Optimal acquisition scheme for flow-compensated intravoxel incoherent motion diffusion-weighted imaging in the abdomen: An accurate and precise clinically feasible protocol.
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Purpose Flow-compensated (FC) diffusion-weighted MRI (DWI) for intravoxel-incoherent motion (IVIM) modeling allows for a more detailed description of tissue microvasculature than conventional IVIM. The long acquisition time of current FC-IVIM protocols, however, has prohibited clinical application. Therefore, we developed an optimized abdominal FC-IVIM acquisition with a clinically feasible scan time.Methods Precision and accuracy of the FC-IVIM parameters were assessed by fitting the FC-IVIM model to signal decay curves, simulated for different acquisition schemes. Diffusion-weighted acquisitions were added subsequently to the protocol, where we chose the combination of b-value, diffusion time and gradient profile (FC or bipolar) that resulted in the largest improvement to its accuracy and precision. The resulting two optimized FC-IVIM protocols with 25 and 50 acquisitions (FC-IVIM<sub>opt25</sub> and FC-IVIM<sub>opt50</sub> ), together with a complementary acquisition consisting of 50 diffusion-weighting (FC-IVIM<sub>comp</sub> ), were acquired in repeated abdominal free-breathing FC-IVIM imaging of seven healthy volunteers. Intersession and intrasession within-subject coefficient of variation of the FC-IVIM parameters were compared for the liver, spleen, and kidneys.Results Simulations showed that the performance of FC-IVIM improved in tissue with larger perfusion fraction and signal-to-noise ratio. The scan time of the FC-IVIM<sub>opt25</sub> and FC-IVIM<sub>opt50</sub> protocols were 8 and 16 min. The best in vivo performance was seen in FC-IVIM<sub>opt50</sub> . The intersession within-subject coefficients of variation of FC-IVIM<sub>opt50</sub> were 11.6%, 16.3%, 65.5%, and 36.0% for FC-IVIM model parameters diffusivity, perfusion fraction, characteristic time and blood flow velocity, respectively.Conclusions We have optimized the FC-IVIM protocol, allowing for clinically feasible scan times (8-16 min).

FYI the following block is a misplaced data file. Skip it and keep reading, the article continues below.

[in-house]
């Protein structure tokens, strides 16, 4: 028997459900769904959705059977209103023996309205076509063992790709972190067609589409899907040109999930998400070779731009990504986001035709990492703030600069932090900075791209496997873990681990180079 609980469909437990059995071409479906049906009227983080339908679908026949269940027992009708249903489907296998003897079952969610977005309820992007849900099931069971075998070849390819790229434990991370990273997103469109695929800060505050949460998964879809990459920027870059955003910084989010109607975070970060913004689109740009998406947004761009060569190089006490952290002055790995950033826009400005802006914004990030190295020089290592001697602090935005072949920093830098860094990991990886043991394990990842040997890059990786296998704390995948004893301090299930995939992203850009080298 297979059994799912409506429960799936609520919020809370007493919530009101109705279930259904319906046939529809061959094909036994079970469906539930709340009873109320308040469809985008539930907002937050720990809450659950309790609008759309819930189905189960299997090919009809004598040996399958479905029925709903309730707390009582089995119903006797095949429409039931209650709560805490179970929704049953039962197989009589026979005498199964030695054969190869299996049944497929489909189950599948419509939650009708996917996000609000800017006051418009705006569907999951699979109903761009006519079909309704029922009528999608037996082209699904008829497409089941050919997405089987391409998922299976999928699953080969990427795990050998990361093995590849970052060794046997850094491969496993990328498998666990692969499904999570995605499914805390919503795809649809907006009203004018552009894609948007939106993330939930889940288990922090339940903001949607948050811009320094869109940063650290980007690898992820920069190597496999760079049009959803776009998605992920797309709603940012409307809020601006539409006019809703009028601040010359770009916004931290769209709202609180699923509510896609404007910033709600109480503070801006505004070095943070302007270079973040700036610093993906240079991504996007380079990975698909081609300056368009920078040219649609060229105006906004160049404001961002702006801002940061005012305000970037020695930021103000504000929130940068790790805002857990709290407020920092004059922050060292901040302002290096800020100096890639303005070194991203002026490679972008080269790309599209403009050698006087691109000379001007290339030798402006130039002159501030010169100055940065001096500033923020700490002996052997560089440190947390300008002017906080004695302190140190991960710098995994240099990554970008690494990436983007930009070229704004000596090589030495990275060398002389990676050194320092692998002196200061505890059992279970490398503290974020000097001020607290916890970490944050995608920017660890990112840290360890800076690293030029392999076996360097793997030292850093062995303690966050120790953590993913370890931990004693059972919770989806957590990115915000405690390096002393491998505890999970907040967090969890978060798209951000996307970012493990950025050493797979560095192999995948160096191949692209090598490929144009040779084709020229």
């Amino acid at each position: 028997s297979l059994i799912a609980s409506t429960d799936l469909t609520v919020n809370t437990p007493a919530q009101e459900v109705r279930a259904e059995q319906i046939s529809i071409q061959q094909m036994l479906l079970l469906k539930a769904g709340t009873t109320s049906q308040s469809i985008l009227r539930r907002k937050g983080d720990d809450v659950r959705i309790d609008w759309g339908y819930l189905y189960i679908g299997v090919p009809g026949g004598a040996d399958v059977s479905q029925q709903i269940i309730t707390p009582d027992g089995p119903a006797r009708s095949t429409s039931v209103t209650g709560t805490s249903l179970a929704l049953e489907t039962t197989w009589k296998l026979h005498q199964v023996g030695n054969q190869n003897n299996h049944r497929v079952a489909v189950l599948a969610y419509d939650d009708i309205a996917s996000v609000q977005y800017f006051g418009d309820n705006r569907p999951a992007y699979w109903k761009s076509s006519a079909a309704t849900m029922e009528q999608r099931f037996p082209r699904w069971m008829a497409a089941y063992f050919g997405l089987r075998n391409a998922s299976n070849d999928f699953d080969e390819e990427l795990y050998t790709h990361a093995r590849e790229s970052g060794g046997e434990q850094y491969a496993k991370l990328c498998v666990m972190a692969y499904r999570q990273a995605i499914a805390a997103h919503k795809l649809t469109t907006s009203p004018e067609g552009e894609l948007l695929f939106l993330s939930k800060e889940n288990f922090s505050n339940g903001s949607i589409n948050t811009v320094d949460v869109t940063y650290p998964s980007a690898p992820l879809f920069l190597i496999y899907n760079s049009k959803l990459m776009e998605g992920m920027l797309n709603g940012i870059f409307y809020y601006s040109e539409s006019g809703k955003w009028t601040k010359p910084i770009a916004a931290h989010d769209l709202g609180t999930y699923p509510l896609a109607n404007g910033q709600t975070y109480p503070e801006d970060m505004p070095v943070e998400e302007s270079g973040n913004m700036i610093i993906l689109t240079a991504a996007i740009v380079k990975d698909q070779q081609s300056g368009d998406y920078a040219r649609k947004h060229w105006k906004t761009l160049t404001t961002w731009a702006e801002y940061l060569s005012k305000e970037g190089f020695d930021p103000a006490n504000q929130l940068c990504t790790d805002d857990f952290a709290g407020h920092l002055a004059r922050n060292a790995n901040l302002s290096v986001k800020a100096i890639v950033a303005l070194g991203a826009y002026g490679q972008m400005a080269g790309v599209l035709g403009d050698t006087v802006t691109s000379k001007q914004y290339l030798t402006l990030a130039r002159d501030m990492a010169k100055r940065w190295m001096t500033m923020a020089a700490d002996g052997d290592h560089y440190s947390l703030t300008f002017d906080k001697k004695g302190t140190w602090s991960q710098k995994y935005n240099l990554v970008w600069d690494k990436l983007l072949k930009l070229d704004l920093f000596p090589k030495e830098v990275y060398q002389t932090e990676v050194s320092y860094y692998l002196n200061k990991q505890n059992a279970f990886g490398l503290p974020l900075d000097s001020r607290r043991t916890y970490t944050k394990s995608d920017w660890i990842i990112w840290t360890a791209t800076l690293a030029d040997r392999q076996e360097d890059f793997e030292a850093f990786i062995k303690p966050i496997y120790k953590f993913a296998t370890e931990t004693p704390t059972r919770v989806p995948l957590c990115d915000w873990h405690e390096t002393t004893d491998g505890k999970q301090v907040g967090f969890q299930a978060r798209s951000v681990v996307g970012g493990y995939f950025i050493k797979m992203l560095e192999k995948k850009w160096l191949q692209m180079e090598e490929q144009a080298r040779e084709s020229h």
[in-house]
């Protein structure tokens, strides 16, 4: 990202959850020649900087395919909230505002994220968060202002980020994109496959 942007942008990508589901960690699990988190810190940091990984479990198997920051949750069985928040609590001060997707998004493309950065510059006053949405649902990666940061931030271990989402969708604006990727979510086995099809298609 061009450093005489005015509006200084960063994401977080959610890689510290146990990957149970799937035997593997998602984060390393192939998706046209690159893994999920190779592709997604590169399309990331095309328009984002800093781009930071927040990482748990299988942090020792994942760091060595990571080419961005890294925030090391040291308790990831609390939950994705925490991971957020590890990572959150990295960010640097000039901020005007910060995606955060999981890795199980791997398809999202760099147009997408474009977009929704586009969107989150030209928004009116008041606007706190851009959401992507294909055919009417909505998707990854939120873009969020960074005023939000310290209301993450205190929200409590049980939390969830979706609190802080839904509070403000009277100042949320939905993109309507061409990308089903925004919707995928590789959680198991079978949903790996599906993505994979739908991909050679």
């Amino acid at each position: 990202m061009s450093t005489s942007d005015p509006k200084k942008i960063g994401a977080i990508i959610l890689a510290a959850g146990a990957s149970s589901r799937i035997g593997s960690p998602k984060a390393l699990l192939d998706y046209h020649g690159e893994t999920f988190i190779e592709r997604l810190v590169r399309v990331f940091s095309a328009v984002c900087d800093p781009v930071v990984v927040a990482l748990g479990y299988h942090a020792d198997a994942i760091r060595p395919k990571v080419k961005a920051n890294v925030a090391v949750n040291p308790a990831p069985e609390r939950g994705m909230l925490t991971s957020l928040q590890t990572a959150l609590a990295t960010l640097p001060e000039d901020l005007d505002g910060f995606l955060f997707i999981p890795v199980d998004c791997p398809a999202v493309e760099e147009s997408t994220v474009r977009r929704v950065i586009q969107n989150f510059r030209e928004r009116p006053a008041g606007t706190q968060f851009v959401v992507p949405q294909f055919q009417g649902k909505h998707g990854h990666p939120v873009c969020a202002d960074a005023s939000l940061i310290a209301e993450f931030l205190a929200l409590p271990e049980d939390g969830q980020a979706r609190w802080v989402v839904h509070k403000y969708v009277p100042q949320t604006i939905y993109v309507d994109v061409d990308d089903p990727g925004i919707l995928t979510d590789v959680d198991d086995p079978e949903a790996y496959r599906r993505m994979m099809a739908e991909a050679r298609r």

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Radiotherapy Physics Modelling
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Magnetic resonance in medicine, 2020, 83 (3), pp. 1003 - 1015